View Mobile Site

Ask the Expert

Signal Photos


HOA wants to hit the brakes on parking flap

Says handicap status doesn't mean anything

Posted: December 4, 2008 11:07 a.m.
Updated: December 4, 2008 12:41 p.m.

In reaction to heated complaints from one family, two Castaic homeowners association board members said there are plenty of parking spaces for residents in garages and driveways so the need for handicapped parking on private streets is unnecessary.

Candy and Victor Gilson Jr., who have a handicapped parking placard, are struggling against the Marigold North homeowners association's CC&Rs which restrict street parking in their gated community.

The Gilsons' daughter, Holly Goldstein, said her parents frequently park on the street in front of their three-generation family's house but the association threatened to fine them and tow their car if they continued to do so.

"The community, since its conception, has never offered any type of public parking on the street or designated any parking spaces to either homeowners or guests," said board president Tom Rowbottom. "I believe the Goldsteins' contention was under their assumption that just because (Holly's parents) had a handicapped placard, they were exempt from that ruling."

The Goldsteins received violation notices in the past and Rowbottom saw the handicapped placard on the car for no more than a year or two at the most, he said.

"We have two-car garage homes in this community along with the driveway that will adequately fit two other cars," he said. "So realistically you've got four cars that you can park on your property without having to utilize the street."

Board members revealed that a survey sent to residents disclosed that an overwhelming majority of residents did not want to change the current parking standards.

"(The board) sent the survey to all the homeowners asking if they were interested in spending, I think it was five to seven thousand dollars in attorney's fees to change or amend the CC&Rs to allow street parking," said board member Brian Mcginnis. "Close to 80 percent of the people were not interested in changing the CC&Rs. This was the third time that this type of survey had been done in the 12-year history of this neighborhood."

Board members verified that multiple government agencies approve the CC&R's restricted street parking. They also expressed concerns that allowing street parking would increase liability.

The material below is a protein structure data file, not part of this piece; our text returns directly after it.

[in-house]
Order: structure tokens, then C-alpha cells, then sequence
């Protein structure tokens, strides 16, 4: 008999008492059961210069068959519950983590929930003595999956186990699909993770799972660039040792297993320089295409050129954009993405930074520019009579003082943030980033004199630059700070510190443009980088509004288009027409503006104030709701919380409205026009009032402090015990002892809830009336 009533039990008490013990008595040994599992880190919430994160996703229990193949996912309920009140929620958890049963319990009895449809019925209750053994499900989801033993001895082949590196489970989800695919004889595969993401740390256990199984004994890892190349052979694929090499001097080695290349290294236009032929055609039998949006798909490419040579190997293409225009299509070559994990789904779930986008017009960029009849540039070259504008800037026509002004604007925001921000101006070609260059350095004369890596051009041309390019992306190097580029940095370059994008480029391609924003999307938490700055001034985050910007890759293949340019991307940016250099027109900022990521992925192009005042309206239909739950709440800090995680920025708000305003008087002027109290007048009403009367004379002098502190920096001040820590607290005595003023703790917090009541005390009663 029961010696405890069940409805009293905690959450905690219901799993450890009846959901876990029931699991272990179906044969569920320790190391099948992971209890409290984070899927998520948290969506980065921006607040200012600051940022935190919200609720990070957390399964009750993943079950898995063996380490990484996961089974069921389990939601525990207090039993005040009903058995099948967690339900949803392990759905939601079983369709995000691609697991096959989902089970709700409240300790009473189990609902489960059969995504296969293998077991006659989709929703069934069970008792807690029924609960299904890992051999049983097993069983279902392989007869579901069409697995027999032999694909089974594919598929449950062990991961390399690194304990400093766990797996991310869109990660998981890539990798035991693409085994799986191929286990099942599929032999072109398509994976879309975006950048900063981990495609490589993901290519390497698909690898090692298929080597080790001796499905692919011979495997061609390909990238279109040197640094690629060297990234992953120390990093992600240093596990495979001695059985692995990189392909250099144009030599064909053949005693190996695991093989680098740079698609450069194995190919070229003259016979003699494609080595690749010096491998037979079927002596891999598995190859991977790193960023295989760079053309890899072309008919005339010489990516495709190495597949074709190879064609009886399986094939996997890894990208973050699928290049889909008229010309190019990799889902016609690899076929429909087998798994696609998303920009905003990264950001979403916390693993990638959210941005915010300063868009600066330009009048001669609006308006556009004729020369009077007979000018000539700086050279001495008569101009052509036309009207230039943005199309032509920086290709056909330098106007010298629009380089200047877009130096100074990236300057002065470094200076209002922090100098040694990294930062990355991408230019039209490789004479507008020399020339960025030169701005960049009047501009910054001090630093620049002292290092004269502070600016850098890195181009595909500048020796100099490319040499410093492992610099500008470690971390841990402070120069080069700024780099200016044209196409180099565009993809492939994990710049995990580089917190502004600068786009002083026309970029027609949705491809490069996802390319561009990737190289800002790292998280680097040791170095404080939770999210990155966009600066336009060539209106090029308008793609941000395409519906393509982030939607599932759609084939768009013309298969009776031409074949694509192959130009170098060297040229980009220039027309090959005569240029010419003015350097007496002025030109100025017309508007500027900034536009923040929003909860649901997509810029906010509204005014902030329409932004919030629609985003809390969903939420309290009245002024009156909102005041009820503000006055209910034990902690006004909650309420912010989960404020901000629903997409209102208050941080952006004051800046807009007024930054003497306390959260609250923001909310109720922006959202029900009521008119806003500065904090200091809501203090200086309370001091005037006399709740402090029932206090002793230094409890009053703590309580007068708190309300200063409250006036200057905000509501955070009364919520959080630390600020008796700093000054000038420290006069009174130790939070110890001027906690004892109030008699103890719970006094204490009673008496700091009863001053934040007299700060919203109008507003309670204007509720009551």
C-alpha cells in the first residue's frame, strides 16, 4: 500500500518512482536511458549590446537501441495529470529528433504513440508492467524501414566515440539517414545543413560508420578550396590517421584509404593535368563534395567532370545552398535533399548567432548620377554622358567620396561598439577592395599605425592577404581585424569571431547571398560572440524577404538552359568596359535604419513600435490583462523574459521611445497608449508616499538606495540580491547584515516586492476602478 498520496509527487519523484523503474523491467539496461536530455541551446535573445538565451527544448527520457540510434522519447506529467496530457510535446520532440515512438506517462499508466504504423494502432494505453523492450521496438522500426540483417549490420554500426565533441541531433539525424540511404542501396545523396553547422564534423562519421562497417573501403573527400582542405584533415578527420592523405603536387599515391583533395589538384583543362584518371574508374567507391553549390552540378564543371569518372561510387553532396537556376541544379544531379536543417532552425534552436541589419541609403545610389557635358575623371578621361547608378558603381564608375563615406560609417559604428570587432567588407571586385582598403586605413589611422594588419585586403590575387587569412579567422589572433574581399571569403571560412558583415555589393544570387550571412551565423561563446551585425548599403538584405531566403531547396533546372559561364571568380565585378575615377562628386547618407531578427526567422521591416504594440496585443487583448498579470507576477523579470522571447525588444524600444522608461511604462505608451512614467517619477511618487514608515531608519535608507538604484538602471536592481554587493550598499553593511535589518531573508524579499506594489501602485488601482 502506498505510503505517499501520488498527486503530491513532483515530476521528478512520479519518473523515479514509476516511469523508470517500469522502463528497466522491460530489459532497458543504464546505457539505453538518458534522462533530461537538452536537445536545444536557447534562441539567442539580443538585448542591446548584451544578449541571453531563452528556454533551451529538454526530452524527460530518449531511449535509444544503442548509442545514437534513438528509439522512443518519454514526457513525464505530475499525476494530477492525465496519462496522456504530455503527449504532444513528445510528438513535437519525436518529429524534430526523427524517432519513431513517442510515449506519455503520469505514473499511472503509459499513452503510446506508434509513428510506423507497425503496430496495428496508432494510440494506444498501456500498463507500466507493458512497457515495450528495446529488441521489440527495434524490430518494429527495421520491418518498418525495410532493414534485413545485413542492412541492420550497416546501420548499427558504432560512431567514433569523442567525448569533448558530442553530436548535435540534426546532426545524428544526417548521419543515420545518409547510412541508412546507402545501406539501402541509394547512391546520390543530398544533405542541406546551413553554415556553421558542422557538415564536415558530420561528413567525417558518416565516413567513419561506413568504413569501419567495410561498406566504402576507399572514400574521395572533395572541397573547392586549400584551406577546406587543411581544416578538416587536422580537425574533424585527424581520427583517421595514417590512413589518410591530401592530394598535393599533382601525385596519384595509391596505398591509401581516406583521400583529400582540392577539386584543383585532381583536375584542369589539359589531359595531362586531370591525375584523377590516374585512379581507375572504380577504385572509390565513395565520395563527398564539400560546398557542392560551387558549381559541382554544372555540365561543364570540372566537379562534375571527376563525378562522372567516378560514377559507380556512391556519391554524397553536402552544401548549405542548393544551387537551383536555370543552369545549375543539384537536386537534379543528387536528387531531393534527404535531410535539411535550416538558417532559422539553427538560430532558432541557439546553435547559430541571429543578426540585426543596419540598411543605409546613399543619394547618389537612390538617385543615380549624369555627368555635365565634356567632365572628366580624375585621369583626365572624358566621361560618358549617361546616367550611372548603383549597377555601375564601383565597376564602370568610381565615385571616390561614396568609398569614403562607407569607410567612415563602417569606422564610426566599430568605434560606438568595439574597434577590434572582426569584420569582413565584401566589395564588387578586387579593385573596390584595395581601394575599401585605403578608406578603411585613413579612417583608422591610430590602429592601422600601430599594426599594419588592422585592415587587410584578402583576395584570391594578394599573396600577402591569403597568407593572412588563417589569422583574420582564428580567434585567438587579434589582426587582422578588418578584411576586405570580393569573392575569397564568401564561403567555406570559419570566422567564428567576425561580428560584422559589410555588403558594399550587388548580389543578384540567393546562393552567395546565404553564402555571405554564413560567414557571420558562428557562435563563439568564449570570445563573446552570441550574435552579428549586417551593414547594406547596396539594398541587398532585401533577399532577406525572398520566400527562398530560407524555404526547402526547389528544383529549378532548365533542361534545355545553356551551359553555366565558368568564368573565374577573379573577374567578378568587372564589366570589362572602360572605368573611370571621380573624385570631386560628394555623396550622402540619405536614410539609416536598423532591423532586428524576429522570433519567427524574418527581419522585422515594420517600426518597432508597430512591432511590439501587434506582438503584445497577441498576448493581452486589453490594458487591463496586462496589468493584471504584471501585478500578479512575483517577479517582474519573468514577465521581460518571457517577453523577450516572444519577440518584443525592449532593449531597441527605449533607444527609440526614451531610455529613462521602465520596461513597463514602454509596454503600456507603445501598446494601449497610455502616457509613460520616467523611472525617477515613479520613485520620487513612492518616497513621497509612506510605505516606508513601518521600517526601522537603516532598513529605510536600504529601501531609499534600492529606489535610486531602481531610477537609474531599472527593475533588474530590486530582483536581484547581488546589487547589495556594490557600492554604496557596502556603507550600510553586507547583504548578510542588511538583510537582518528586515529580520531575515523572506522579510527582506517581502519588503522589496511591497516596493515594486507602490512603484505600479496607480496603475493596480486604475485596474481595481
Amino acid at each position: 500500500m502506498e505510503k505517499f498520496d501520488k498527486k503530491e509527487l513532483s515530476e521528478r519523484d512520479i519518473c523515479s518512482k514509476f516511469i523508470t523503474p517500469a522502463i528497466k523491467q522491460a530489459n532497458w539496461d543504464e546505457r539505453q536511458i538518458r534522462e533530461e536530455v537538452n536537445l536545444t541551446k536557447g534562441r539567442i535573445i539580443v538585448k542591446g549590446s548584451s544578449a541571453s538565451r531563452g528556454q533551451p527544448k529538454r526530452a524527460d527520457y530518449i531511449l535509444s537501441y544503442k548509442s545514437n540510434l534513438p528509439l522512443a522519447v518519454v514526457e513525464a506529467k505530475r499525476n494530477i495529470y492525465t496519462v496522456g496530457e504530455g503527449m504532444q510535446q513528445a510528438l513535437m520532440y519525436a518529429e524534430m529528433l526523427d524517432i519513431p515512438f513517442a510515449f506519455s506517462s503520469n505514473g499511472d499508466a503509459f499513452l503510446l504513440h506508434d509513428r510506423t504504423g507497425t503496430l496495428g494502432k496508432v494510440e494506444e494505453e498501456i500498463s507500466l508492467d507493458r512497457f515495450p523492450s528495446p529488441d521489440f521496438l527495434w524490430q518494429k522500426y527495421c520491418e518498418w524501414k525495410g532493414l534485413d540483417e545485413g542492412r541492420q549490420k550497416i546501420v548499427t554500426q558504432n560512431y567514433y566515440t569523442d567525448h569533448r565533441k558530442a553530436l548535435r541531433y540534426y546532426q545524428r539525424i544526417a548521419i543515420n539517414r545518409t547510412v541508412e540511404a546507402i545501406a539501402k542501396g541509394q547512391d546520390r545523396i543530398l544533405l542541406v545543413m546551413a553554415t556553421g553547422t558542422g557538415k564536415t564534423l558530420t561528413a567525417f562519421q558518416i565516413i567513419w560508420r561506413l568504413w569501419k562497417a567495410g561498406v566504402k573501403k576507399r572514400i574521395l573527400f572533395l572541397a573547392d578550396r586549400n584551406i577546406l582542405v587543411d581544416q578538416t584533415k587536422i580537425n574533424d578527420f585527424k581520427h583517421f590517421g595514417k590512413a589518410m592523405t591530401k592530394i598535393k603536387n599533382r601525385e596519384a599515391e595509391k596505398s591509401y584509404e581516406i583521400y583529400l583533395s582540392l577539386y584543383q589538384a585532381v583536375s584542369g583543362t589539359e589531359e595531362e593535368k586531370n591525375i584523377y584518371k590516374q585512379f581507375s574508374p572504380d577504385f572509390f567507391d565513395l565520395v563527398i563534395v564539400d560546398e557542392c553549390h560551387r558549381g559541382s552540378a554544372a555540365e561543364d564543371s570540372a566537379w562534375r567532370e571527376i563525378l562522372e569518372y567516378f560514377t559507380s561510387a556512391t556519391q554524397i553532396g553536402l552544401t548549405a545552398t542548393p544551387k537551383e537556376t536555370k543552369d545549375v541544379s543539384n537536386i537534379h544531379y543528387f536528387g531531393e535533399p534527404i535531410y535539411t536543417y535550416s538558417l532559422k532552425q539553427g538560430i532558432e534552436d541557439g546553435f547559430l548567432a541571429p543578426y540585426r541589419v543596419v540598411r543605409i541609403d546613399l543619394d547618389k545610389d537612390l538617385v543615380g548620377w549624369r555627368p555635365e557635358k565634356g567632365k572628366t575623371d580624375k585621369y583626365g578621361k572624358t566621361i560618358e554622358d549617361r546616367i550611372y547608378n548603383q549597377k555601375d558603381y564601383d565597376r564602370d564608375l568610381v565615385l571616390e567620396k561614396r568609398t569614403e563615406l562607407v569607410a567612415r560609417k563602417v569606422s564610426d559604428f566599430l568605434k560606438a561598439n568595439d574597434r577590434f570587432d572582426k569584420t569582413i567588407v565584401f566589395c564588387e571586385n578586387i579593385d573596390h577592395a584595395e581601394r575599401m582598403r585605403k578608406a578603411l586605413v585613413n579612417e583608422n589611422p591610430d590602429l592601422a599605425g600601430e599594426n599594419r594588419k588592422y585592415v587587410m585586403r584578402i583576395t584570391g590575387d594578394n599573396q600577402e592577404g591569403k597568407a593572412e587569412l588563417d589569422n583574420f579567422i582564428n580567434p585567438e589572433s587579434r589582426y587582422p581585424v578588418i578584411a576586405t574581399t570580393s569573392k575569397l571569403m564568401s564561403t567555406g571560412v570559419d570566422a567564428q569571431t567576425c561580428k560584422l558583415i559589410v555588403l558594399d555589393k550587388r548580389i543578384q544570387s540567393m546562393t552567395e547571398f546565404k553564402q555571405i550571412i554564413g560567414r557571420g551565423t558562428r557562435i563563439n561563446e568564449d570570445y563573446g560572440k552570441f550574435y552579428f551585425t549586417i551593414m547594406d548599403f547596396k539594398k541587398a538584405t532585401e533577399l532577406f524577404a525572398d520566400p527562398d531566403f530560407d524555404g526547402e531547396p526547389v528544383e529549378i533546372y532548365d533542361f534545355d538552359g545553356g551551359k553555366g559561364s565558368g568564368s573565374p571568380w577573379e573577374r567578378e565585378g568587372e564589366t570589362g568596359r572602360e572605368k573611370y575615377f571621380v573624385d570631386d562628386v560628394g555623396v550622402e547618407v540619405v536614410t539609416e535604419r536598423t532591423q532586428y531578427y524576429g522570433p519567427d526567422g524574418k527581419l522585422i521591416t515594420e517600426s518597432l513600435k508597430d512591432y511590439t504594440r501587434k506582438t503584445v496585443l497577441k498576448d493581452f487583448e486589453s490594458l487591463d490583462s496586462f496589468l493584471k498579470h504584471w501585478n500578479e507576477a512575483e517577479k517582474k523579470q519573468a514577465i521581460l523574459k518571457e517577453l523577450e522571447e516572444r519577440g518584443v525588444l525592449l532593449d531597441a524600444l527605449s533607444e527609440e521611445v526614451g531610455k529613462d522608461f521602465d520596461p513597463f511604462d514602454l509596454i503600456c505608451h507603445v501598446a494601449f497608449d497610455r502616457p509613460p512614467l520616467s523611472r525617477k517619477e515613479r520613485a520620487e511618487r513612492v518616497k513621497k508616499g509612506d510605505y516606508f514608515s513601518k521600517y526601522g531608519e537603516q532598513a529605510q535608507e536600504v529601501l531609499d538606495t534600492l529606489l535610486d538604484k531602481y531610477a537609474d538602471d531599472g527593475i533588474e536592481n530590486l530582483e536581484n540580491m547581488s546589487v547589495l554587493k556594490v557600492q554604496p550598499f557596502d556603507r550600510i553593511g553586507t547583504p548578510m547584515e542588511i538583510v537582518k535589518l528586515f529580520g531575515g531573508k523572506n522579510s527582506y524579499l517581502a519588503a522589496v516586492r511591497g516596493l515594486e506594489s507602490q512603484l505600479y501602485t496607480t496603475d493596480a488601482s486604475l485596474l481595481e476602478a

"We've checked with the Department of Motor Vehicles, the sheriff, California Highway Patrol; we've even actually consulted a lawyer and had a document from the lawyer stating that we aren't in any way breaking any rules, even when it comes to handicapped placards," Rowbottom said. "Everybody tells us that not only are we doing the right thing, but allowing any changes to this existing situation (would also) greatly enhance our liability should anything happen due to the fact the cars are parked on the street."

The board follows a procedure to warn association members of potential violations and resolutions, Rowbottom said.

First, the board sends a courtesy letter of the violation. Second, the board sends a notice of hearing.Only after the association members have a chance to plead their case in front of the board at a private meeting does the board decide whether to levy a fine.

Mcginnis said the Goldsteins ignored the process to express their parking concerns to the board.
"They never even bothered to show up for the hearing to plead their case," he said. "There was an avenue for them to vent their frustration but they chose not to show up."

He explained the standards could not be changed without approval of the entire community.

"We want to hear what they say and they're always welcome to plead their case," Mcginnis said. "But we put this (issue) before the homeowners and the homeowners said ‘this is not what we wanted.' The rules have been this way for 12 years now and everybody that moved in signed their CC&Rs. They knew (about) them before they ever moved in."


Commenting not available.
Commenting is not available.


Powered By
Morris Technology
Please wait ...